I was asked why I did a sugar fast, and the answer is simply that I periodically do a sugar fast (and diet soda fast, for that matter) purely for the sake of disciplining myself to get some control over an area that is out of control.  While some people lose weight with a sugar fast, I can't say that I ever have.  That's not to discourage you.  I just don't make losing weight part of the goal.  Conquering the addiction was the goal - and a sugar fast is a great way to do that.  

I want to say, too, that this time around I only fasted from what I call "overt sugars".  Desserts, candies, cookies, cakes...  sweet treats.  Sometimes I include all unrefined carbs such a fast, but this time I didn't.  That said, I noticed that I almost automatically avoided some things like pasta this time without outright declaring them part of the fast.  In fact, an interesting thing I've found is that periodically doing sugar fasts is that over time this practice has created an awareness of how often added sugar shows up in food, and I become more attuned to how refined carbs convert to sugar in our bodies, and how they affect me, personally.  Because of these things, it shouldn't be surprising that even when I'm not totally re-fined-carb-fasting when sugar-fasting, I eat fewer unrefined carbs in general during a sugar fast.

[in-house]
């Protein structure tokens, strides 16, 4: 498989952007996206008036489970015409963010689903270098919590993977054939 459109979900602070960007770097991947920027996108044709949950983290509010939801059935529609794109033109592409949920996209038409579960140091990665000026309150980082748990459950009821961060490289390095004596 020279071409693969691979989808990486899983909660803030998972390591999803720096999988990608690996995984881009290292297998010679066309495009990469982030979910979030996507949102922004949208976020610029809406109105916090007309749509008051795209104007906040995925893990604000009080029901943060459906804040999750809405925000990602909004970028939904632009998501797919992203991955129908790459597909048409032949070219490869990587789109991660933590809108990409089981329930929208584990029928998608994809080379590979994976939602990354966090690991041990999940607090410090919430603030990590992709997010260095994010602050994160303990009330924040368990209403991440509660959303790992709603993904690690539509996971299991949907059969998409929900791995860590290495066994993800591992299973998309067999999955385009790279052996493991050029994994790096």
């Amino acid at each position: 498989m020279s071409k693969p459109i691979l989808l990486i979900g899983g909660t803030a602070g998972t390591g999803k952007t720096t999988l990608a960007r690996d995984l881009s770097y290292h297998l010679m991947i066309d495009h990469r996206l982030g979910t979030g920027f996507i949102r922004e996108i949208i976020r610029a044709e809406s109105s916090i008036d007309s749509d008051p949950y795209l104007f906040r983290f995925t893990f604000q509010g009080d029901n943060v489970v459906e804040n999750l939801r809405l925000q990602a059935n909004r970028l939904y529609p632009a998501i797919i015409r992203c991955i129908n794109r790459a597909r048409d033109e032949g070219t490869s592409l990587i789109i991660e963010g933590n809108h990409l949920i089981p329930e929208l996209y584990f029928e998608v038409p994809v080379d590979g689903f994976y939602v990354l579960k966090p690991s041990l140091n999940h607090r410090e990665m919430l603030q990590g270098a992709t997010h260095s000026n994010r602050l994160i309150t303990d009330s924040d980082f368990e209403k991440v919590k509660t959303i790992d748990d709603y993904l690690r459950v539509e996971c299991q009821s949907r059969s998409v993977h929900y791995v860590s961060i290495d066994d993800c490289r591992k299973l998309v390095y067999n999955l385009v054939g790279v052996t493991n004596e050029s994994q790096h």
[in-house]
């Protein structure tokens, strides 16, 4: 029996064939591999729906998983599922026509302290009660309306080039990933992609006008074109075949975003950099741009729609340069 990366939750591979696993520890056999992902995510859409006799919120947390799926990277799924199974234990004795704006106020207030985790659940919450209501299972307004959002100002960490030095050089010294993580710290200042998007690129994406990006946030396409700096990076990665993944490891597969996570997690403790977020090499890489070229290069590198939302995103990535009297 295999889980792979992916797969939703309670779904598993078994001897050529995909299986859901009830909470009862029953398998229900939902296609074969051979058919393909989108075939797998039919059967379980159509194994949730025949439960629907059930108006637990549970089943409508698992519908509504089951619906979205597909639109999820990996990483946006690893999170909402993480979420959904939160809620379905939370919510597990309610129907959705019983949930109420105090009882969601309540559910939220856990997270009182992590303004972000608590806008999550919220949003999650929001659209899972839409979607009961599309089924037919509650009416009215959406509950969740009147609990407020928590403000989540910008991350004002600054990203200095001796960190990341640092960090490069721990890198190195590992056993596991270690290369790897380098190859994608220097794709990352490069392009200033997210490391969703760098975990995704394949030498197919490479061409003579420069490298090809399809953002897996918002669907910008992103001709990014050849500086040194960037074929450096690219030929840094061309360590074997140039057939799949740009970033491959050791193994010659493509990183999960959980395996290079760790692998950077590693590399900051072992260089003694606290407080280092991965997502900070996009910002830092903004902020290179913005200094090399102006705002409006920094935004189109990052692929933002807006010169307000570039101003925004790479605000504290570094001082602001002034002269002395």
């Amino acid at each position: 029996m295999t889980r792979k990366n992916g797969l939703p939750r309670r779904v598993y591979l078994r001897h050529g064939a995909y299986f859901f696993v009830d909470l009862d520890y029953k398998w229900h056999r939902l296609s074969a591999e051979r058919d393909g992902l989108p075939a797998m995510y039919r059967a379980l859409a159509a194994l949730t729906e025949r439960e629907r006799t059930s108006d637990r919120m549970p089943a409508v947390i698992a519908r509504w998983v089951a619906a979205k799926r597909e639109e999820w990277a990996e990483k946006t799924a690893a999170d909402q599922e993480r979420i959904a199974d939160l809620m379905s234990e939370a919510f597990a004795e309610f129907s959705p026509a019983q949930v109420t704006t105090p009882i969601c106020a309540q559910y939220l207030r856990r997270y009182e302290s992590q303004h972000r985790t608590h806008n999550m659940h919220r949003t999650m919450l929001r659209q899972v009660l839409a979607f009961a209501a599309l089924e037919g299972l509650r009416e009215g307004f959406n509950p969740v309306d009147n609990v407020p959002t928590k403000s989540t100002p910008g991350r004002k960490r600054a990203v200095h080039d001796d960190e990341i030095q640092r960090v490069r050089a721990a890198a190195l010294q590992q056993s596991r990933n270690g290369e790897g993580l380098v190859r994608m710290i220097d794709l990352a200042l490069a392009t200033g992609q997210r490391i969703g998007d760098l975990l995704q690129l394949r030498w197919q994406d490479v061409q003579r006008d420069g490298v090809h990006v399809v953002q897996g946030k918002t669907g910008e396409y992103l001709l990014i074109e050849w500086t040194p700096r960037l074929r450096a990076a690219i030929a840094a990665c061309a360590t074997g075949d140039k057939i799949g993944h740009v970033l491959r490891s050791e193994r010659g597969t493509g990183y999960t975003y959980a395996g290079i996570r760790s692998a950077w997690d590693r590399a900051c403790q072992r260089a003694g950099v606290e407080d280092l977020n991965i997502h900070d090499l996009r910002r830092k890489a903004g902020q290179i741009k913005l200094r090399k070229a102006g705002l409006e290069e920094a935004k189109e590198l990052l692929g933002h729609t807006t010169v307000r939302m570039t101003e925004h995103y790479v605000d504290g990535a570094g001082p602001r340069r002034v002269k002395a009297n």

A program where I learned much of what is below is based on cognitive behavior theory.  Though, in my estimation, it's mostly common sense.  The particular program I used was available years ago through my husband's work (it was part of an incentive program that was tied to the cost of insurance), AND it does not seem to be available at this time. I don't want to name it because I've seen that other programs have labeled themselves similarly and I don't want to lead someone to one of those.  They are not this.  That said, I suspect that some other, possibly well-known programs that exist today do use similar tools and techniques.  I'm just not personally acquainted with them.